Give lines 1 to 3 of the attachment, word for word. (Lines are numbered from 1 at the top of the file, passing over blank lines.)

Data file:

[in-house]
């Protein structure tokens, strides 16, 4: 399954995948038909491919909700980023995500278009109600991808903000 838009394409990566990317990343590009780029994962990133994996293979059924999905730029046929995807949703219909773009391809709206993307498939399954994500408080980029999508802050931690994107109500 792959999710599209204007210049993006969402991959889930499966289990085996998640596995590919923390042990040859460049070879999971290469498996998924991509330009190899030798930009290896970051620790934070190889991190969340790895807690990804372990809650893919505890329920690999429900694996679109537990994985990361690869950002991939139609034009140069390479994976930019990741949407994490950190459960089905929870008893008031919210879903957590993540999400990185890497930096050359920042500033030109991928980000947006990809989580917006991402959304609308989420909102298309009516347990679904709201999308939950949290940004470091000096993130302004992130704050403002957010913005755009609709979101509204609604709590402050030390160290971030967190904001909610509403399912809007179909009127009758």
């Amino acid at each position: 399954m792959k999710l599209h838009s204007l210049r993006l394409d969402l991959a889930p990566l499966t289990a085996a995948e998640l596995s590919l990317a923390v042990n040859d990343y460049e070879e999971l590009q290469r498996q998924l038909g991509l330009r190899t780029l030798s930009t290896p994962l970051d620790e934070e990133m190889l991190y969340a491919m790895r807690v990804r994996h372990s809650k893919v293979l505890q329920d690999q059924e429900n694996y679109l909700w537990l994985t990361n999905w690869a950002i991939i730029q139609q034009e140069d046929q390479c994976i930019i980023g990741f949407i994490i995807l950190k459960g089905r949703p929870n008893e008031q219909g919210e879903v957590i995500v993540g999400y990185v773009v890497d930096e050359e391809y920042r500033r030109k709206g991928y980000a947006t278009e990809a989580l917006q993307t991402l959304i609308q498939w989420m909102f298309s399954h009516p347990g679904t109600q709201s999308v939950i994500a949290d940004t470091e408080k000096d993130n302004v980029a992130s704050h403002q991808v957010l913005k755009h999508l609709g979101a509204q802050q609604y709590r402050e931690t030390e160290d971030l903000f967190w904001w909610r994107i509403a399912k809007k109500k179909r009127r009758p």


[in-house]
């Protein structure tokens, strides 16, 4: 399954995948038909491919909700980023995500278009109600991808903000 838009394409990566990317990343590009780029994962990133994996293979059924999905730029046929995807949703219909773009391809709206993307498939399954994500408080980029999508802050931690994107109500 792959999710599209204007210049993006969402991959889930499966289990085996998640596995590919923390042990040859460049070879999971290469498996998924991509330009190899030798930009290896970051620790934070190889991190969340790895807690990804372990809650893919505890329920690999429900694996679109537990994985990361690869950002991939139609034009140069390479994976930019990741949407994490950190459960089905929870008893008031919210879903957590993540999400990185890497930096050359920042500033030109991928980000947006990809989580917006991402959304609308989420909102298309009516347990679904709201999308939950949290940004470091000096993130302004992130704050403002957010913005755009609709979101509204609604709590402050030390160290971030967190904001909610509403399912809007179909009127009758």
């Amino acid at each position: 399954m792959k999710l599209h838009s204007l210049r993006l394409d969402l991959a889930p990566l499966t289990a085996a995948e998640l596995s590919l990317a923390v042990n040859d990343y460049e070879e999971l590009q290469r498996q998924l038909g991509l330009r190899t780029l030798s930009t290896p994962l970051d620790e934070e990133m190889l991190y969340a491919m790895r807690v990804r994996h372990s809650k893919v293979l505890q329920d690999q059924e429900n694996y679109l909700w537990l994985t990361n999905w690869a950002i991939i730029q139609q034009e140069d046929q390479c994976i930019i980023g990741f949407i994490i995807l950190k459960g089905r949703p929870n008893e008031q219909g919210e879903v957590i995500v993540g999400y990185v773009v890497d930096e050359e391809y920042r500033r030109k709206g991928y980000a947006t278009e990809a989580l917006q993307t991402l959304i609308q498939w989420m909102f298309s399954h009516p347990g679904t109600q709201s999308v939950i994500a949290d940004t470091e408080k000096d993130n302004v980029a992130s704050h403002q991808v957010l913005k755009h999508l609709g979101a509204q802050q609604y709590r402050e931690t030390e160290d971030l903000f967190w904001w909610r994107i509403a399912k809007k109500k179909r009127r009758p």